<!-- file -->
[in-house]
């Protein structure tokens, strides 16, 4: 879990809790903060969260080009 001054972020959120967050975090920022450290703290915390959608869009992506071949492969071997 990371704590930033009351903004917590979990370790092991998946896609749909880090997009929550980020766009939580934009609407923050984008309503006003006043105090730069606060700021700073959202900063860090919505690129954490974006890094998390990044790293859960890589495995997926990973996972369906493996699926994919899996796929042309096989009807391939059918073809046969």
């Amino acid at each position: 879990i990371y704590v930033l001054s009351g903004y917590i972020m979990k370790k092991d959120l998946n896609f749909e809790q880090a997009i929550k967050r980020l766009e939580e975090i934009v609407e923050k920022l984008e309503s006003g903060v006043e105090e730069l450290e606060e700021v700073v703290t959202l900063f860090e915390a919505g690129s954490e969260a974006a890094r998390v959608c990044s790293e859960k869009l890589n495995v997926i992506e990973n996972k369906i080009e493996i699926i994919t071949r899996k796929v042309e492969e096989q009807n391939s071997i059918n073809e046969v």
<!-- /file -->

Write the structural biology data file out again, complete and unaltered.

[in-house]
């Protein structure tokens, strides 16, 4: 879990809790903060969260080009 001054972020959120967050975090920022450290703290915390959608869009992506071949492969071997 990371704590930033009351903004917590979990370790092991998946896609749909880090997009929550980020766009939580934009609407923050984008309503006003006043105090730069606060700021700073959202900063860090919505690129954490974006890094998390990044790293859960890589495995997926990973996972369906493996699926994919899996796929042309096989009807391939059918073809046969």
């Amino acid at each position: 879990i990371y704590v930033l001054s009351g903004y917590i972020m979990k370790k092991d959120l998946n896609f749909e809790q880090a997009i929550k967050r980020l766009e939580e975090i934009v609407e923050k920022l984008e309503s006003g903060v006043e105090e730069l450290e606060e700021v700073v703290t959202l900063f860090e915390a919505g690129s954490e969260a974006a890094r998390v959608c990044s790293e859960k869009l890589n495995v997926i992506e990973n996972k369906i080009e493996i699926i994919t071949r899996k796929v042309e492969e096989q009807n391939s071997i059918n073809e046969v």